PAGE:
Edwards in “The Freedom of the Will” speaks of “… the disposition there is in mankind … to improve the benefit of language, in the proper use and design of names, given to things which they have often occasion to speak of, or signify their minds about; which is to enable them to express their ideas with ease and expedition, without being incumbered with an obscure and difficult circumlocution.”
In other words a name like Calvinist can help you to say a lot about who you are or what you think without the need to explain everything all the time - and believe me, in our community having names for some of these things would save a lot of time. One caveat - it will work if people understand what the name signifies. That works best when people allow you to explain to them what the name signifies.
So I want to make it clear that Calvinism or Reformed theology is in my view, the best synthesis of the Bible’s teachings concerning God’s sovereignty in the universe generally, and in salvation specifically (and of course the nature of man’s dilemma in sin). I am a Calvinist because of what I see in the Bible. And I’m glad for this blog as an opportunity to be able to define, express and present what I have seen without dialogue while I’m in mid-sentence. I value dialogue but it’s extremely tedious and difficult where there are great historical barriers to thoughtful listening and careful consideration.
There are many whom I love and respect who disagree with my perspective and some vehemently so. I’m convinced though that almost all of them misunderstand my perspective. It shows itself in the fears they harbour and the comments they make - about both Calvinism and Calvin himself. Edwards pointed out that some in his day seemed “… to suppose and suggest, that the persons marked out by these names, received those doctrines which they entertain, out of regard to and reliance on those men after whom they are named ; as though they made them their rule ; in the same manner as the followers of CHRIST are called Christians, after his name, whom they regard and depend upon, as their great Head and Rule.” When I read that I was amazed because I regularly have to clarify and defend myself because of such supposition. Not much has changed in a couple hundred years.
So, now that I’ve declared my hand you may see the name come up here and there mixed in between posts about music or work or family. It’s a part of who I am too and after all I did set out to be transparent.
I recommend this one especially for those of you doing the corporate fast, since one of our goals is to grow in diligence in the study of God’s word. Piper lays out an important connection between prayer and studying the word.
But he answered, “It is written, “‘Man shall not live by bread alone, but by every word that comes from the mouth of God.’”
Matthew 4:4 (ESV)
It’s fascinating that in repelling Satan’s temptations, Jesus quotes this verse from Deuteronomy 8:3. When I read it in Deuteronomy I didn’t see any connection with fasting. The idea of humbling is a clue but I didn’t see it. But Jesus making or illuminating or creating this connection is tremendously helpful. It helps me to recognize that one of the good reasons to fast - to abstain from what comforts me and from what I think I need more than anything (so of course this applies in a great sense to food and in a lesser, but still important sense, to dozens of other things that we fill our lives with) - is to focus on what really sustains me - every word the comes from the mouth of God.
So in a very practical sense what I’ve learned is that while fasting I should seeking to spend significant time reading the Bible and praying that God would “open my eyes that I may behold wonderful things from [his] Law” (Ps 119:18). As God does this I see him, I see the world, and I see myself in the light of truth. I start to see what’s really good and what really should be celebrated. I start to see what’s really evil and what’s really a problem. I start to see what really should be chased and what really should be shunned.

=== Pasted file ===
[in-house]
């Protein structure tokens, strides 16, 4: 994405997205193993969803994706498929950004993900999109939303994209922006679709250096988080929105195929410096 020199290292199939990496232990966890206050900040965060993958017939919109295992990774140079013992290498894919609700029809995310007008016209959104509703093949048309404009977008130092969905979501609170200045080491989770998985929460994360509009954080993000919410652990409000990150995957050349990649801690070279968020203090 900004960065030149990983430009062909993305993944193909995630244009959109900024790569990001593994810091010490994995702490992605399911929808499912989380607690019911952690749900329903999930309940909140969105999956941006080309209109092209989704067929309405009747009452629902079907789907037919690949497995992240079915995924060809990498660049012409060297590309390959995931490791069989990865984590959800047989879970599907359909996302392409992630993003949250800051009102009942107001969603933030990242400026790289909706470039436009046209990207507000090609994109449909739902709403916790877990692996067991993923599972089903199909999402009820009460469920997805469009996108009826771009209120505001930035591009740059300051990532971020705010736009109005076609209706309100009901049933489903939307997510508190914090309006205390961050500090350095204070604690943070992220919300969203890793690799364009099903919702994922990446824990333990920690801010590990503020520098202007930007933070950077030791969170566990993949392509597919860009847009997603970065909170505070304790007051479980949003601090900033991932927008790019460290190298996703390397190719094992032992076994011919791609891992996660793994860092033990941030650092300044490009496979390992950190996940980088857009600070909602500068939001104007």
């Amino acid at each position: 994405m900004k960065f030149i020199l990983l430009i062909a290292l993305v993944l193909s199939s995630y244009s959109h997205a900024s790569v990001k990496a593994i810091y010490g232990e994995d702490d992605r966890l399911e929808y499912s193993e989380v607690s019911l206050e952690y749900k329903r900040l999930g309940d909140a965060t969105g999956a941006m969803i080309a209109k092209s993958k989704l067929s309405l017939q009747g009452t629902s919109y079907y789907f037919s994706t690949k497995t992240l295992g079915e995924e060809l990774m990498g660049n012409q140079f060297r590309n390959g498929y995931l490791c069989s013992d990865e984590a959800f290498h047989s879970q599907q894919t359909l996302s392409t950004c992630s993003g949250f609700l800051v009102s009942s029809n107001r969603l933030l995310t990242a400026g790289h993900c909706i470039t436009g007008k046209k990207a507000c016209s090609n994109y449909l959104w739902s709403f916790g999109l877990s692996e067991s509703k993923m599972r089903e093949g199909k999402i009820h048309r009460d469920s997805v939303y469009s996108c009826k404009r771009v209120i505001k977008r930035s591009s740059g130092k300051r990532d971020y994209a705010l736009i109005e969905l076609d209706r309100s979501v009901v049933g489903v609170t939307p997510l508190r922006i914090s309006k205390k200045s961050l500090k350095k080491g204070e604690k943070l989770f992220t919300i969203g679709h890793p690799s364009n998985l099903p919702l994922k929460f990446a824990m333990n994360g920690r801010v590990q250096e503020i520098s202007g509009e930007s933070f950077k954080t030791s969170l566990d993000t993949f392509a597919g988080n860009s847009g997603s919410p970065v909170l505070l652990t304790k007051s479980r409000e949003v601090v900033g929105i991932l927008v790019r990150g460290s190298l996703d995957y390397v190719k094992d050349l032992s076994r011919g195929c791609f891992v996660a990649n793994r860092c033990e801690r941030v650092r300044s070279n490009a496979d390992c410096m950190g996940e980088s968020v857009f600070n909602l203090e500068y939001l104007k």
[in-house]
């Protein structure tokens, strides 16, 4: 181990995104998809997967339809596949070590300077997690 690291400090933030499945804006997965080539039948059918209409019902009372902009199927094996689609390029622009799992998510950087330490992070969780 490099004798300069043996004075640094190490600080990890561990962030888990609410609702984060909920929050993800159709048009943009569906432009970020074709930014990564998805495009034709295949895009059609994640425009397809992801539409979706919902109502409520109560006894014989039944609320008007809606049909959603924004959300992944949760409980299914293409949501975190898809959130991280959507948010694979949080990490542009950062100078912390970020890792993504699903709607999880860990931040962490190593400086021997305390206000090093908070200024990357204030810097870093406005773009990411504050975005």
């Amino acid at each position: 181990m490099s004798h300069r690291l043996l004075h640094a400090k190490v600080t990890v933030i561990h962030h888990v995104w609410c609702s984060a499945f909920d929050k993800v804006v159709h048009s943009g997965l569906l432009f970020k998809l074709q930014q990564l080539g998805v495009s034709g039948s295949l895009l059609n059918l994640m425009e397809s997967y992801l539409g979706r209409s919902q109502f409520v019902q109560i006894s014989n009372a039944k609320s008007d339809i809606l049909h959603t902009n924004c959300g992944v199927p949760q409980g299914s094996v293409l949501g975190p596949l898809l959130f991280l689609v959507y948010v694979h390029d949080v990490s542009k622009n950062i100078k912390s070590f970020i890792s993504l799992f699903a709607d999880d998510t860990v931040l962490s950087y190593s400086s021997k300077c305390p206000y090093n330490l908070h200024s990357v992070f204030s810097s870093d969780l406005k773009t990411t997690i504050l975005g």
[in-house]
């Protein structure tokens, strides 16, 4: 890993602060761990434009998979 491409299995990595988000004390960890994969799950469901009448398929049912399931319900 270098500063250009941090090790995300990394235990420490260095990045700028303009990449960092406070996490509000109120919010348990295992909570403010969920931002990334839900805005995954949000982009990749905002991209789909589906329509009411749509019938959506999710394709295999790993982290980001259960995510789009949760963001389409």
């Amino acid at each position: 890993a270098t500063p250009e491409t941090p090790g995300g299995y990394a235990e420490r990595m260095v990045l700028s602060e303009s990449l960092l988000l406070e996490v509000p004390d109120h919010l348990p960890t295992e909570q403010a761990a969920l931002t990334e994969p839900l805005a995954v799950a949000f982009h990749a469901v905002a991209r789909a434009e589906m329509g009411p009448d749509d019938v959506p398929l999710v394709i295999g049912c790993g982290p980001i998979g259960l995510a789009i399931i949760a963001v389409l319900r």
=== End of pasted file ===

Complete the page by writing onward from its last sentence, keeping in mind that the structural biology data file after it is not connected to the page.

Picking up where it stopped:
And I’ve bought into the importance of allowing the Word of God to shape my prayer life. I don’t remember being taught to approach it that way when I was younger - maybe it was said but it certainly didn’t stick for me if it was. As a result I grew up with a notion of prayer being a separate and distinct thing from spending time reading or studying the Bible and I had no sense of the connection between the two. Since I’ve been taught to approach things this way I’ve seen how my petitions can be shaped more and more by God’s priorities rather than mostly by my felt needs. Unfortunately but quite naturally, the things I am most concerned about, even when it comes to things related to the kingdom of God are different from the things God is most concerned about - until I am changed and shaped by the revelation in the Bible. How many of us would pray “Hallowed be your name” if Jesus hadn’t taught us to?
So that’s how I’m learning to put the three together. I think if we fast and pray without a focus on the word of God there’s a danger of getting trapped in ourselves and our personal needs and the needs of our community, and it can be quite myopic. I know I’ve done it. And the implication, if we fast and pray without prioritizing time in the Bible, is that we think we already know what God wants us to seek him for, how he wants us to do it, and how the time should be shaped. The word of God constantly brings us into God’s perspective - which is timeless, global and personal - and can save us from that particular pitfall.
In the last several months God has challenged me about my relationship with the Bible, and challenged the hypocrisy of my loving certain types of discussions about him and the Bible but not loving to spend time actually reading the Bible. So he’s led me on a journey and he’s working on me. I’ll blog about that journey more in the days to come but here are a couple of realizations that I’ve been having along the way -